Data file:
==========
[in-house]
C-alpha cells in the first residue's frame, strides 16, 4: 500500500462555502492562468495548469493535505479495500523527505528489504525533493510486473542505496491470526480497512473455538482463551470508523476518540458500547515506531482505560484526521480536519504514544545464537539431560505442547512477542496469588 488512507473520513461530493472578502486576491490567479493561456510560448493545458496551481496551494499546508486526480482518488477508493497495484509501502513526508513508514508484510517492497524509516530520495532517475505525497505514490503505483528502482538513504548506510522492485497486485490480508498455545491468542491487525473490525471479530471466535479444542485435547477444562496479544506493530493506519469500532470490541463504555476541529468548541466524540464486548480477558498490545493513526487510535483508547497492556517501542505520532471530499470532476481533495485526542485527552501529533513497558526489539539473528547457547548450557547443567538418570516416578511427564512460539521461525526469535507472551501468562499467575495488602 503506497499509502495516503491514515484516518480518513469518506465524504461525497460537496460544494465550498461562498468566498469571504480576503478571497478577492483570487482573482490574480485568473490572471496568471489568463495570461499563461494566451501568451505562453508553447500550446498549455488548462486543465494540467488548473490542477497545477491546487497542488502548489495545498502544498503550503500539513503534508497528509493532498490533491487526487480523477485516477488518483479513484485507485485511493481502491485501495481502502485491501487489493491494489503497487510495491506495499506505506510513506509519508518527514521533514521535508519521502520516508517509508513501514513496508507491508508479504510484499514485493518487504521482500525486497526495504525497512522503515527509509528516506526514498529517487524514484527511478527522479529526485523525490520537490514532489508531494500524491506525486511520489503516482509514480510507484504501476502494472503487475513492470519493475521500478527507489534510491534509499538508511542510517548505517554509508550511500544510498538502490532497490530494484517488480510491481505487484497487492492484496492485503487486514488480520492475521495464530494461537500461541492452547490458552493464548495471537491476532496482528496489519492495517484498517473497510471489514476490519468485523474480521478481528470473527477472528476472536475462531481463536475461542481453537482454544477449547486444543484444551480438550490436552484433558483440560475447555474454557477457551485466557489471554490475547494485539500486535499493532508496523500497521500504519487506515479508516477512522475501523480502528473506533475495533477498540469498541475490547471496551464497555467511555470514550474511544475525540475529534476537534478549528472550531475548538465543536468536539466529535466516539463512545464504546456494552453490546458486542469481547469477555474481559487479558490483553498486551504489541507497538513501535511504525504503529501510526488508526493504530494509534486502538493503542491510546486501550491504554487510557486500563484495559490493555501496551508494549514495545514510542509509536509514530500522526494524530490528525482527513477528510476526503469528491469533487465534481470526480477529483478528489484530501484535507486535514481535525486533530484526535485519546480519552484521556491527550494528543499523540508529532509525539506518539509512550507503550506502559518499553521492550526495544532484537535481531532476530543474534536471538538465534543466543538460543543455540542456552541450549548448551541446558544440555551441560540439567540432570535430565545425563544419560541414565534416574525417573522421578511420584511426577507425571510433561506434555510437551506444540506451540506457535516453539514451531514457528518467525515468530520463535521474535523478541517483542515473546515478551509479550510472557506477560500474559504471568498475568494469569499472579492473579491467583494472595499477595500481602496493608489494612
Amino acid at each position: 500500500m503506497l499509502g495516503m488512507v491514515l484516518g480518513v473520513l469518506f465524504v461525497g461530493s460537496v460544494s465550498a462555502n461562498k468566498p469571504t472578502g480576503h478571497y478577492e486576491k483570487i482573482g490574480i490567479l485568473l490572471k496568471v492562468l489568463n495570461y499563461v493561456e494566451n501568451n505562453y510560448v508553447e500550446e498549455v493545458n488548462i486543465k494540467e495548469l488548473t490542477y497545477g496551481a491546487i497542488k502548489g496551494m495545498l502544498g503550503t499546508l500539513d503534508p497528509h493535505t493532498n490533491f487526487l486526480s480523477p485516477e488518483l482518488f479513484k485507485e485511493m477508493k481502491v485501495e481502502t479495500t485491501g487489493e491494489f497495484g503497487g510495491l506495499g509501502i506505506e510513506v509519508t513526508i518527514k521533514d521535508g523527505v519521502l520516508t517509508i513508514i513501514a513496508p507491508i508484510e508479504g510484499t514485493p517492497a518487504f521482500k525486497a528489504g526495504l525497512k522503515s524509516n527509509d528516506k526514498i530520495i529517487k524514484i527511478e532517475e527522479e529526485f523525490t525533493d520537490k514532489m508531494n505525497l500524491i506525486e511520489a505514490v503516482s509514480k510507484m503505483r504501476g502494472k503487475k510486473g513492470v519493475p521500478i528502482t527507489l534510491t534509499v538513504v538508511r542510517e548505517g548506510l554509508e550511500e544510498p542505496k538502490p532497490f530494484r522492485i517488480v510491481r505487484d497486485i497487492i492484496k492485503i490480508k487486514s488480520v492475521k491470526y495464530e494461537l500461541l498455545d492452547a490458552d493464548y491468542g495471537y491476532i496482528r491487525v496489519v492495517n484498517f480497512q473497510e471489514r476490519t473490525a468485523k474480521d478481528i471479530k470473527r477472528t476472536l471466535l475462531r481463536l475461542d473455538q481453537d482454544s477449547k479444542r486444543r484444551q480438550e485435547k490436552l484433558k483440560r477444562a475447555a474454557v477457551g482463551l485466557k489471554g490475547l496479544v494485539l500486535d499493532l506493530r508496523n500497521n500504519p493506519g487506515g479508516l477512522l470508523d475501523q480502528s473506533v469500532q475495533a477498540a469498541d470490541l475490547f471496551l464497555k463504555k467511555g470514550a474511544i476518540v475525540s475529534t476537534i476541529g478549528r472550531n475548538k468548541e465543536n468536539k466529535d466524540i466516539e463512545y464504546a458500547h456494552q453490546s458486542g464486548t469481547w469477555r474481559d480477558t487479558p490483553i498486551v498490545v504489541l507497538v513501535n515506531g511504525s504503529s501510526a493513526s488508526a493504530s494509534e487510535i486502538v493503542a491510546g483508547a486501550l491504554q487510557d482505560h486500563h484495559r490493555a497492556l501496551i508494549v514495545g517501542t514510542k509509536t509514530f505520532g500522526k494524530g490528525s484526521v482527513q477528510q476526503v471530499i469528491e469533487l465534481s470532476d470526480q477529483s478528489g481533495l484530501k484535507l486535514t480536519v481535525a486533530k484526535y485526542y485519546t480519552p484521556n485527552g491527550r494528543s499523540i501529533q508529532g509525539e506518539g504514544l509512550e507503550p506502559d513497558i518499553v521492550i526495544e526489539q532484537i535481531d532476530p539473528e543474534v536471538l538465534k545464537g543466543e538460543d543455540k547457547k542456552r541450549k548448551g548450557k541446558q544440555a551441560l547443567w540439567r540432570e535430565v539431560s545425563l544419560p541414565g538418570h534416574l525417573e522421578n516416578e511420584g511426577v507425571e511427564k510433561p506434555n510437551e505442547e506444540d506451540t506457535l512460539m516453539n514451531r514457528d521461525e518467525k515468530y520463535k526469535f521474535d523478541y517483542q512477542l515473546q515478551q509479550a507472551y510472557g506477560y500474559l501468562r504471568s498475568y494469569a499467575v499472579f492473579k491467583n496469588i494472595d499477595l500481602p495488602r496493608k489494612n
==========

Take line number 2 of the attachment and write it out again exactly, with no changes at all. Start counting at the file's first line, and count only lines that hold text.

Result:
C-alpha cells in the first residue's frame, strides 16, 4: 500500500462555502492562468495548469493535505479495500523527505528489504525533493510486473542505496491470526480497512473455538482463551470508523476518540458500547515506531482505560484526521480536519504514544545464537539431560505442547512477542496469588 488512507473520513461530493472578502486576491490567479493561456510560448493545458496551481496551494499546508486526480482518488477508493497495484509501502513526508513508514508484510517492497524509516530520495532517475505525497505514490503505483528502482538513504548506510522492485497486485490480508498455545491468542491487525473490525471479530471466535479444542485435547477444562496479544506493530493506519469500532470490541463504555476541529468548541466524540464486548480477558498490545493513526487510535483508547497492556517501542505520532471530499470532476481533495485526542485527552501529533513497558526489539539473528547457547548450557547443567538418570516416578511427564512460539521461525526469535507472551501468562499467575495488602 503506497499509502495516503491514515484516518480518513469518506465524504461525497460537496460544494465550498461562498468566498469571504480576503478571497478577492483570487482573482490574480485568473490572471496568471489568463495570461499563461494566451501568451505562453508553447500550446498549455488548462486543465494540467488548473490542477497545477491546487497542488502548489495545498502544498503550503500539513503534508497528509493532498490533491487526487480523477485516477488518483479513484485507485485511493481502491485501495481502502485491501487489493491494489503497487510495491506495499506505506510513506509519508518527514521533514521535508519521502520516508517509508513501514513496508507491508508479504510484499514485493518487504521482500525486497526495504525497512522503515527509509528516506526514498529517487524514484527511478527522479529526485523525490520537490514532489508531494500524491506525486511520489503516482509514480510507484504501476502494472503487475513492470519493475521500478527507489534510491534509499538508511542510517548505517554509508550511500544510498538502490532497490530494484517488480510491481505487484497487492492484496492485503487486514488480520492475521495464530494461537500461541492452547490458552493464548495471537491476532496482528496489519492495517484498517473497510471489514476490519468485523474480521478481528470473527477472528476472536475462531481463536475461542481453537482454544477449547486444543484444551480438550490436552484433558483440560475447555474454557477457551485466557489471554490475547494485539500486535499493532508496523500497521500504519487506515479508516477512522475501523480502528473506533475495533477498540469498541475490547471496551464497555467511555470514550474511544475525540475529534476537534478549528472550531475548538465543536468536539466529535466516539463512545464504546456494552453490546458486542469481547469477555474481559487479558490483553498486551504489541507497538513501535511504525504503529501510526488508526493504530494509534486502538493503542491510546486501550491504554487510557486500563484495559490493555501496551508494549514495545514510542509509536509514530500522526494524530490528525482527513477528510476526503469528491469533487465534481470526480477529483478528489484530501484535507486535514481535525486533530484526535485519546480519552484521556491527550494528543499523540508529532509525539506518539509512550507503550506502559518499553521492550526495544532484537535481531532476530543474534536471538538465534543466543538460543543455540542456552541450549548448551541446558544440555551441560540439567540432570535430565545425563544419560541414565534416574525417573522421578511420584511426577507425571510433561506434555510437551506444540506451540506457535516453539514451531514457528518467525515468530520463535521474535523478541517483542515473546515478551509479550510472557506477560500474559504471568498475568494469569499472579492473579491467583494472595499477595500481602496493608489494612